1. O Karma, Dharma, pudding & pie, gimme a break before I die: grant me wisdom, will, & wit, purity, probity, pluck, & grit. Trustworthy, helpful, friendly, kind, gimme great abs and a steel-trap mind. And forgive, Ye Gods, some humble advice - these little blessings would suffice to beget an earthly paradise: make the bad people good and the good people nice, and before our world goes over the brink, teach the believers how to think. 2. O Venus, Cupid, Aphrodite, teach us Thy horsepower lingam, Thy firecracker yoni. Show us Thy hundreds of sacred & tingling positions, each orifice panting for every groping tumescence. O lead us into the back rooms of silky temptation and deliver us over to midnights of trembling desire. But before all the nectar & honey leak out of this planet, give us our passion in marble, commitment in granite. 3. O Shiva, relentless Spirit of Outrage: in this vale of tearful True Believers, teach us to repeat again and again: No, your Reverences, we will not serve your Gross National Voodoo, your Church Militant – we will not flatter the double faces of those who pray in the Temple of Incendiary Salvation. Gentle Preserver, preserve the pure irreverence of our stubborn minds. Target the priests, Implacable Destroyer – and hire a lawyer. 4. O Mammon, Thou who art daily dissed by everyone, yet boast more true disciples than all other gods together, Thou whose eerie sheen gleameth from Corporate Headquarters and Vatican Treasury alike, Thou whose glittering eye impales us in the X-ray vision of plastic surgeons, the golden leer of televangelists, the star-spangled gloat of politicos – O Mammon, come down to us in the form of Treasuries, Annuities, & High-Grade Bonds, yield unto us those Benedict Arnold Funds, those Quicksand Convertible Securities, even the wet Judas Kiss of Futures Contracts – for unto the least of these Thy supplicants art Thou welcome in all Thy many forms. But when Thou comest to say we’re finally in the gentry – use the service entry. 5. O flaky Goddess of Fortune, we beseech Thee: in the random thrust of Thy fluky favor, vector the luminous lasers of Thy shifty eyes down upon these, Thy needy & oh-so-deserving petitioners. Bend down to us the sexy curve of Thine indifferent ear, and hear our passionate invocation: let Thy lovely, lying lips murmur to us the news of all our true-false guesses A-OK, our firm & final offers come up rainbows, our hangnails & hang-ups & hangovers suddenly zapped, and then, O Goddess, give us your slippery word that the faithless Lady Luck will hang around in our faithful love, friendships less fickle than youth, and a steady view of our world in its barefoot truth.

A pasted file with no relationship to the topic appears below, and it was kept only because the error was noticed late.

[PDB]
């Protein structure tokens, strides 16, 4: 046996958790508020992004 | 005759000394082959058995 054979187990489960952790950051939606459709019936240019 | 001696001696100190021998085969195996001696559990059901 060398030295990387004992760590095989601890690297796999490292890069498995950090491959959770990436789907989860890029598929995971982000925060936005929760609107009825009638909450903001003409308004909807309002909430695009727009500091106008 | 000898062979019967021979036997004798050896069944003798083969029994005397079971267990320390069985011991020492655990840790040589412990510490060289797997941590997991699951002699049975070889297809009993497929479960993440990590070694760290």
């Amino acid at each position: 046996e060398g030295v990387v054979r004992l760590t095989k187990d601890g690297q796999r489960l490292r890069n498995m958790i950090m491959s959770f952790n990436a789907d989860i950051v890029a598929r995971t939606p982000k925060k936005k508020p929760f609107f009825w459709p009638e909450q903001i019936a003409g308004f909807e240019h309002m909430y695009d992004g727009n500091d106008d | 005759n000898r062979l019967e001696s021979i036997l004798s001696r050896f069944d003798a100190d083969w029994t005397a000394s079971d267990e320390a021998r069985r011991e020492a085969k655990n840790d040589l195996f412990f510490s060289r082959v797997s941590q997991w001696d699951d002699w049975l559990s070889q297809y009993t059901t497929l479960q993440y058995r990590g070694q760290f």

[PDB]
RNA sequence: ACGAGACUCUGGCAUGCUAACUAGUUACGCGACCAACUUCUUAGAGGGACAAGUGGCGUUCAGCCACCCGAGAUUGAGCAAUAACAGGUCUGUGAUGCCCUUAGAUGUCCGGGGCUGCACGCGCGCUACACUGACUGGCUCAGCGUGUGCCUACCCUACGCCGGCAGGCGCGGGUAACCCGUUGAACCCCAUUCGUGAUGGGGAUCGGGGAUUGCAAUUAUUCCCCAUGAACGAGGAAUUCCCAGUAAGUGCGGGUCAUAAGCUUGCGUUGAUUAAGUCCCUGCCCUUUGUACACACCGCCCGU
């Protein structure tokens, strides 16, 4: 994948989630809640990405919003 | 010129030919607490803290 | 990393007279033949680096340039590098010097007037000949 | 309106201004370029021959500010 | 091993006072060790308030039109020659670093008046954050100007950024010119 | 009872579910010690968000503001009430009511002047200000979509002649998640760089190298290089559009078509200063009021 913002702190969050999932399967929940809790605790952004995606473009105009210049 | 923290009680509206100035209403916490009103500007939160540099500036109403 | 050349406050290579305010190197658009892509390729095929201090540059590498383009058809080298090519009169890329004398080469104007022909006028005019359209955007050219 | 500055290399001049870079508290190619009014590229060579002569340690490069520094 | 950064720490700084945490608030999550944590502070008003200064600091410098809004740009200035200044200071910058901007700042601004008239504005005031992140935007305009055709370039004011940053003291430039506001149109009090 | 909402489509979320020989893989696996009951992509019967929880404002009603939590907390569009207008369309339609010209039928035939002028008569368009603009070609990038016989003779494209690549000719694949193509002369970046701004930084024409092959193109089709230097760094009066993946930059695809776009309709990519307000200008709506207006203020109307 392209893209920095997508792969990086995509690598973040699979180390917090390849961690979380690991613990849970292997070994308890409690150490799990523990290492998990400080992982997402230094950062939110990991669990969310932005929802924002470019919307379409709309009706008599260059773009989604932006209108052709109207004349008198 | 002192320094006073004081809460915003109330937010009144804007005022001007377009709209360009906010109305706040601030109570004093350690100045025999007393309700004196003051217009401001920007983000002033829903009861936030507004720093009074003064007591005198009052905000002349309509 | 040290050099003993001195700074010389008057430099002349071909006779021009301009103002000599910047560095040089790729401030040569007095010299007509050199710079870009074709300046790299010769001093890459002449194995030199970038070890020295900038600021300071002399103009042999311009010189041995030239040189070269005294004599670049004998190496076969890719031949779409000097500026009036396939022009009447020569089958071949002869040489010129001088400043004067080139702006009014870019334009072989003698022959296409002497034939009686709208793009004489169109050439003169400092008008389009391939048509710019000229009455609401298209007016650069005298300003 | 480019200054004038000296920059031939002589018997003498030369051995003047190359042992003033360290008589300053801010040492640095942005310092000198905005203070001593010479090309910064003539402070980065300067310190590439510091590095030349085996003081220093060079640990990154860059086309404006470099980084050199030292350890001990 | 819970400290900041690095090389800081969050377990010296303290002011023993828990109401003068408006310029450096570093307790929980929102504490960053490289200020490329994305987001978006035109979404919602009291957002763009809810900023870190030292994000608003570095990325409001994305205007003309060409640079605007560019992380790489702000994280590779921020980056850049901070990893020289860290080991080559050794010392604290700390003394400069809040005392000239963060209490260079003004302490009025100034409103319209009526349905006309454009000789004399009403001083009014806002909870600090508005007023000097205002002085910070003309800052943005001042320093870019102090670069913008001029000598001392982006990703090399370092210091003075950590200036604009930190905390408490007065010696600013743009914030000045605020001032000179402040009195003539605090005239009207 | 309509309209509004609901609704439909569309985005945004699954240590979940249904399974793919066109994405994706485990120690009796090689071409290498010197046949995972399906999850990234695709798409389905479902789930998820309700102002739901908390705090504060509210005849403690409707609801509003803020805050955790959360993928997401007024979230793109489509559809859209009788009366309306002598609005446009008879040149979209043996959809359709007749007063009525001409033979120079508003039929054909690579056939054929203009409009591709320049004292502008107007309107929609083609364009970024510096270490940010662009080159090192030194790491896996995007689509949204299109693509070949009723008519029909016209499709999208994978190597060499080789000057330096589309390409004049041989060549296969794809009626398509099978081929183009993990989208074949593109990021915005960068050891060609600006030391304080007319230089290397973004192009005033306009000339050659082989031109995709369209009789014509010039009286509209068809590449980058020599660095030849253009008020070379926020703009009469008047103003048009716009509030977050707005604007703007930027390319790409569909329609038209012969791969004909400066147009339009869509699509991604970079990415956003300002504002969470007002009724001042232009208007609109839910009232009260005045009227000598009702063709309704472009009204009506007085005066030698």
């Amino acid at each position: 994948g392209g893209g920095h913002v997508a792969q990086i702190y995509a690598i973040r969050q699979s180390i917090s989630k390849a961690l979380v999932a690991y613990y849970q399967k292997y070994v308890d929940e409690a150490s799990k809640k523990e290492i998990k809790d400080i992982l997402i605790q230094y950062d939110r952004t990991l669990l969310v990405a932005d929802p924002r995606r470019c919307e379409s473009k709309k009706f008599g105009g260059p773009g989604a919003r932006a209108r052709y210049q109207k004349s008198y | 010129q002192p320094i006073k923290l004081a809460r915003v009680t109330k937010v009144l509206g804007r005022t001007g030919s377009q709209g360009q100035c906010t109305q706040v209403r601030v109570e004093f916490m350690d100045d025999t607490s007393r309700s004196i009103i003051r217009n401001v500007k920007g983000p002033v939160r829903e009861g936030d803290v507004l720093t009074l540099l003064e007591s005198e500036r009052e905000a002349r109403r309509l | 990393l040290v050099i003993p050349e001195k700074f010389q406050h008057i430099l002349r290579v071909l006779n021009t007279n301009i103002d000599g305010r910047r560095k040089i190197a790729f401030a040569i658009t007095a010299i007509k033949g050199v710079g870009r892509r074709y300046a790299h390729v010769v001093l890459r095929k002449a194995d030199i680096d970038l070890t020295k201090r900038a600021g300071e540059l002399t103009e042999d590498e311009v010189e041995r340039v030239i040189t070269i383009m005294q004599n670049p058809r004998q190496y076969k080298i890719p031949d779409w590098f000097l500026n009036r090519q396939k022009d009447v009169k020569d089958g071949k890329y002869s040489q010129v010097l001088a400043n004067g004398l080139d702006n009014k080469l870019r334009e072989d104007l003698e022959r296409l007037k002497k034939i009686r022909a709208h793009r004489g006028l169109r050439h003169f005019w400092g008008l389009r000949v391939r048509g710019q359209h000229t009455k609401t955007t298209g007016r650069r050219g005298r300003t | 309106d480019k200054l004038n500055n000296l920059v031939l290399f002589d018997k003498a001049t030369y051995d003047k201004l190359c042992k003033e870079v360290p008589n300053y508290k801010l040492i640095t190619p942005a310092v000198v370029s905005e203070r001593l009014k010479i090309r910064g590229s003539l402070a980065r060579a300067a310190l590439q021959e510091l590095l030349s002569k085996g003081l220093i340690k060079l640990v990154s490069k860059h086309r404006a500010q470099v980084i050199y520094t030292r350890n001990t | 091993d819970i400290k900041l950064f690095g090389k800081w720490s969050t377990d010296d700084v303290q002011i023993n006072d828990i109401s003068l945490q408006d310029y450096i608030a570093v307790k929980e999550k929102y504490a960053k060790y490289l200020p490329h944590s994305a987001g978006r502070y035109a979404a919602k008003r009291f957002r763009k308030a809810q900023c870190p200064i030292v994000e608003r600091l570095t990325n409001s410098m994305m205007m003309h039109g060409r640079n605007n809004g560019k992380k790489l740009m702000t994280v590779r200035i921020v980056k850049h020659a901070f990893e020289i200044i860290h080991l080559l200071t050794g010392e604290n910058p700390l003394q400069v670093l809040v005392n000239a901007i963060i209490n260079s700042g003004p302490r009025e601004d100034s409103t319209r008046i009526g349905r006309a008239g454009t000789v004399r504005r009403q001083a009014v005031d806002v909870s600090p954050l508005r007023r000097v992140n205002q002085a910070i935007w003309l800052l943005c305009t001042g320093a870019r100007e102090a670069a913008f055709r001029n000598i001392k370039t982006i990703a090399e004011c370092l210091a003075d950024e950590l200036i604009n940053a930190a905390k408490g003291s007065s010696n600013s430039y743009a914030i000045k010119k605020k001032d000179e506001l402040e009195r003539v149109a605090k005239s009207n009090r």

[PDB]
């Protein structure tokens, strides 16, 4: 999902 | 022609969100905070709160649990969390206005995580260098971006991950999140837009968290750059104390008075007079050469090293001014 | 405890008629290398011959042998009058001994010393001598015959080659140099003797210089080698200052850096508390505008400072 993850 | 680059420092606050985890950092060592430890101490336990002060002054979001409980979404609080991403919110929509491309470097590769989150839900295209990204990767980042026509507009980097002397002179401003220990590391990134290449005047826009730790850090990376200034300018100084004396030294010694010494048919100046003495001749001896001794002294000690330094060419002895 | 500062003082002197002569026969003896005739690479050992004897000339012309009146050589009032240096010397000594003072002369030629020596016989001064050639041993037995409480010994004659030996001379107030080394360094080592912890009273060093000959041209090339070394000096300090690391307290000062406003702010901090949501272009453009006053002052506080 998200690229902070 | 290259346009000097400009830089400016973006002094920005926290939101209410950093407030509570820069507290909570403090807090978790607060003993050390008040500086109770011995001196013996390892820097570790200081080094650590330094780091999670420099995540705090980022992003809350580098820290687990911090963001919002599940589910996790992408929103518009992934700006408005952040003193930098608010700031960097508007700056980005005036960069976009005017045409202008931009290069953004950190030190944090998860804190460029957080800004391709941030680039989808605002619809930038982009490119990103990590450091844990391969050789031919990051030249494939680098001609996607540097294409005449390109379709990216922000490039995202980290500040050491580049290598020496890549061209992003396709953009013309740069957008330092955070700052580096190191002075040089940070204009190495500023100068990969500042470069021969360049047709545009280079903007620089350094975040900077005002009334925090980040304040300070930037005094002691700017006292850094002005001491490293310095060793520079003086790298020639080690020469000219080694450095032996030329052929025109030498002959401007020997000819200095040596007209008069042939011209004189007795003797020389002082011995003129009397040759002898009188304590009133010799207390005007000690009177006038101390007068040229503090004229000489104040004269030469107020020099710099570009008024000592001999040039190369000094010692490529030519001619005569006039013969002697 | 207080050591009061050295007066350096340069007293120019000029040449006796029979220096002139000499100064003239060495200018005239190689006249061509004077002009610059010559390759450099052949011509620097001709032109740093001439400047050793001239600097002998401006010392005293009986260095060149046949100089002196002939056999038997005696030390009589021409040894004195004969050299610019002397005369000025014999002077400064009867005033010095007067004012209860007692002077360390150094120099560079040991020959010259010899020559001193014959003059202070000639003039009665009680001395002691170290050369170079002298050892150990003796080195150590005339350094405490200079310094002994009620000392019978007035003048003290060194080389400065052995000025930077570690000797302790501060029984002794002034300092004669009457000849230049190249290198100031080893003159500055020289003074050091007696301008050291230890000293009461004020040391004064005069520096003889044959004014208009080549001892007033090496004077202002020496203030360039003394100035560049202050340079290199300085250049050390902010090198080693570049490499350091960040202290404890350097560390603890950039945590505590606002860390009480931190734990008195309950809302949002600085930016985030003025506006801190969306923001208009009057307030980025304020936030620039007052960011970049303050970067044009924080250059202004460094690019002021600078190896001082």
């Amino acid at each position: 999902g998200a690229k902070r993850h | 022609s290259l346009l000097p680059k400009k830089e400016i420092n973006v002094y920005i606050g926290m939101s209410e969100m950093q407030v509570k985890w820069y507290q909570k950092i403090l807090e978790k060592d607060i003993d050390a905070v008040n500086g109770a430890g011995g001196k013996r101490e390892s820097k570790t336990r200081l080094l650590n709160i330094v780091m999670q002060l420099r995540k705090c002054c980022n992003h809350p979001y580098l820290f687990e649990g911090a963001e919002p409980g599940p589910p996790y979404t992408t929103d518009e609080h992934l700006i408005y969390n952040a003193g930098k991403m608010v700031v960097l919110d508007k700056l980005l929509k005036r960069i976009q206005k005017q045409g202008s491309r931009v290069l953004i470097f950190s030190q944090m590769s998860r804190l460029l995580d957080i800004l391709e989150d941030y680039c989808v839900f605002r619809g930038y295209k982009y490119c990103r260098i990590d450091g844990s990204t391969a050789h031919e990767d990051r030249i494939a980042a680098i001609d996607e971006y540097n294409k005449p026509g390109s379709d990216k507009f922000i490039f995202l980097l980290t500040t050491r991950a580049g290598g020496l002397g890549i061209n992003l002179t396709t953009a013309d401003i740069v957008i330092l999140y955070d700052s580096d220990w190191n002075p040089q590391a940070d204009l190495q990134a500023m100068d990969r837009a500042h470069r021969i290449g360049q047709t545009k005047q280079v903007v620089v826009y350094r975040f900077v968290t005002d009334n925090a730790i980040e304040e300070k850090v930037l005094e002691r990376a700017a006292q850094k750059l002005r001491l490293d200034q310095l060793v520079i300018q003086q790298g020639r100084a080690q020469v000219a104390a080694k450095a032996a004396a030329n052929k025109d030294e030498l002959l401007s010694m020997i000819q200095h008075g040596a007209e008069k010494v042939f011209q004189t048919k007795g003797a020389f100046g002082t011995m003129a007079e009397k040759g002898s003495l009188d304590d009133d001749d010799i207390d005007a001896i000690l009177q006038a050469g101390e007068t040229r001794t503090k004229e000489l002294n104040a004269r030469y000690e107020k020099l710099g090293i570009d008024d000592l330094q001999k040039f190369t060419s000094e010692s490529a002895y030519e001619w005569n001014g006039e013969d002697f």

Copyright © 1998 by Philip Appleman. Used by permission of the author. All rights reserved.
If you have seen the snow somewhere slowly fall on a bicycle, then you understand all beauty will be lost and that even loss can be beautiful. And if you have looked at a winter garden and seen not a winter garden but a meditation on shape, then you understand why this season is not known for its words, the cold too much about the slowing of matter, not enough about the making of it. So you are blessed to forget this way: jump rope in the ice melt, a mitten that has lost its hand, a sun that shines as if it doesn't mean it. And if in another season you see a beautiful woman use her bare hands to smooth wrinkles from her expensive dress for the sake of dignity, but in so doing reveal the outlines of her thighs, then you will remember surprise assumes a space that has first been forgotten, especially here, where we rarely speak of it, where we walk out onto the roofs of frozen lakes simply because we're stunned we really can.
From Polar, Alice James Books, 2005. Used with permission.
The river is famous to the fish. The loud voice is famous to silence, which knew it would inherit the earth before anybody said so. The cat sleeping on the fence is famous to the birds watching him from the birdhouse. The tear is famous, briefly, to the cheek. The idea you carry close to your bosom is famous to your bosom. The boot is famous to the earth, more famous than the dress shoe, which is famous only to floors. The bent photograph is famous to the one who carries it and not at all famous to the one who is pictured. I want to be famous to shuffling men who smile while crossing streets, sticky children in grocery lines, famous as the one who smiled back. I want to be famous in the way a pulley is famous, or a buttonhole, not because it did anything spectacular, but because it never forgot what it could do.
From Words Under the Words: Selected Poems by Naomi Shihab Nye. Copyright © 1995. Reprinted with permission of Far Corner Books, Portland, OR.